The lake was very pristine but cold.  Lucy jumped right in for a swim, Max stuck one paw in and decided that was enough.
We also drove down to the town of Fairhaven south of Bellingham.  Fairhaven has had some tough times but the city fathers were smart enough to transform the town into an eclectic spot filled with artwork, restaurants, and a city park that had music being performed each day we were there.  A lot of the shoppes were off beat along with breweries and wine tasting venues.  It definitely had a young professional vibe to it and would be a great place to live if you were just starting your career.  

Fairhaven is also on Bellingham Bay so there were ships anchored there.  This was a two-masted sailboat.

Some artwork on the beach in the harbor.
There is also a wonderful 2.4 mile hiking trail between Fairhaven and Bellingham.  Bikers, joggers, people with dogs or strollers, were on the trail.  We walked it and one side had the water and the other was covered with large trees and bushes that were filled with wild blackberries.  People would stop along the path and grab a handful as they went on their way.  We enjoyed them, too.  
Our other big adventure was to hike the Chain O' Lakes Trail up near Mt Baker.  
This Douglas Fir, at the park ranger station,  is 730 years old with a diameter of over eight feet.

The drive was 60-70 miles up the mountain to the trailhead.  This was the view in the parking lot.  The temperature was 63 degrees when we started.

A view from the trail.  They told us we would come across some snow while we were hiking.

What a view!

The trail was minimal because there was a great deal of rock slide.

Water dripping down on the trail from the melting snow.

The Captain leading the charge.

Trying to keep up without falling and breaking something.

We finally got to the snow and they weren't kidding.  Walking was treacherous.

The pups having fun in the snow.  Notice the clouds developing in the background.
Lucy sliding down the snow ledge.

We arrived at the first lake and Lucy, as usual, jumped in.  Max not so much......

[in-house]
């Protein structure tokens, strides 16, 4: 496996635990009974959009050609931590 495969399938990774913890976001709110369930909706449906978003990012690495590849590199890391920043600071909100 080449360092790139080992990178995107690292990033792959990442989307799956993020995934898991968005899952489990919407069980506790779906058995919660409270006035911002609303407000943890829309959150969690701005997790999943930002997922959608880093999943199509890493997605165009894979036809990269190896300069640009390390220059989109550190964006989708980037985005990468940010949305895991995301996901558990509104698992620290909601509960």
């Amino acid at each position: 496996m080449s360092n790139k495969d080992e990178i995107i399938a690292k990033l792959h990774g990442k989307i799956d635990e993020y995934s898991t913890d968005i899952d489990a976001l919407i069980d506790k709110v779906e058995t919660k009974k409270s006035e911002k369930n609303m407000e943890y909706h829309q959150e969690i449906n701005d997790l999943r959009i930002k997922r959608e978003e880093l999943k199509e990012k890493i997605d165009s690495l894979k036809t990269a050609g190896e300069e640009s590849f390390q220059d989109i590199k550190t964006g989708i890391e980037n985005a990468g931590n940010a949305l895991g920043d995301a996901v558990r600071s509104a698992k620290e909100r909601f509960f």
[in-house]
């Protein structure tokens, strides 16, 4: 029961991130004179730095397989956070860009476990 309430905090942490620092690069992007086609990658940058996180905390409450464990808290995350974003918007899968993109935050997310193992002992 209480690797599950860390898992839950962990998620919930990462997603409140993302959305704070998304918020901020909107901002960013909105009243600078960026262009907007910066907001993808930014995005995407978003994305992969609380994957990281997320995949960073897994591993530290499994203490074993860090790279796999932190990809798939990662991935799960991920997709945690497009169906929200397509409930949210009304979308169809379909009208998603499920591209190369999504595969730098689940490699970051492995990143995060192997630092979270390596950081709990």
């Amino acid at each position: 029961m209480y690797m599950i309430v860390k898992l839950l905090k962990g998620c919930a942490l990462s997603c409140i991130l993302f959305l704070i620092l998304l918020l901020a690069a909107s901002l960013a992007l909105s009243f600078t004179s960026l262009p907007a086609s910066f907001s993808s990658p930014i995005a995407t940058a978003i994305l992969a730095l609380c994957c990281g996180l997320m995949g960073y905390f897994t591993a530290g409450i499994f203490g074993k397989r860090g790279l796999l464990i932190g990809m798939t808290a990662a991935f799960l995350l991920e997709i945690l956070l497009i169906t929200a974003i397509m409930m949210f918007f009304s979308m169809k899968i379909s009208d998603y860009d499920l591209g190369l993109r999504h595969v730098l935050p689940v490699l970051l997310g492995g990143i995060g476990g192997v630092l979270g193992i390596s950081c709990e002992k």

The water from the lake flowing down the mountainside.

There was a rustic campground by the lake and this was the outhouse.  About two feet high with no cover, hmmm,but it was hidden behind some bushes.

Time to head back and Max is looking at the snow trail in front of us that we had to climb back up.  The little dots in the snow was another family of four coming down.

This is one of the marmots that live in the area.  As we walked by they would send out a high pitched whistle to tell other marmots that a dog is present.  On the way back, the Captain heard one and started whistling back at it.  He was able to spot it and take a picture.  The marmots are brown, black, and grey about the size of a  raccoon.  They live underground in tunnels.  When this one got tired of the whistling he climbed back into his home and we were amazed at how large it was.

When we arrived back at the parking lot the temperature had dropped to 46 degrees, it was cold, and visibility was minimal.  We were glad to get back into a warm car.  Surprisingly, there were still people heading out on the trail. 

While in Bellingham we stopped at a local brewery.  It was in a neighborhood with homes and stores and apartments.

The restaurant food laws are difficult in Washington so many breweries and wineries offer a food service outside rather than  serving food in their establishment.  This brewery had arrangements with a different vendor every day.  You go inside and purchase your beer and then outside to get your food. 

We had a box of fries ($3.00) with our beer.  We had already devoured half by then.
One of the neighborhood pups sitting outside with his owner.  He got some fries, too.

Across the street was a fruit stand with really good prices so we stopped there on the way home.
Our final sunset in Bellingham.
Our next stop is Leavenworth, WA.  It is a Bavarian inspired town with beer and brats and other touristy type stuff.  Sounds yummy.  Peace!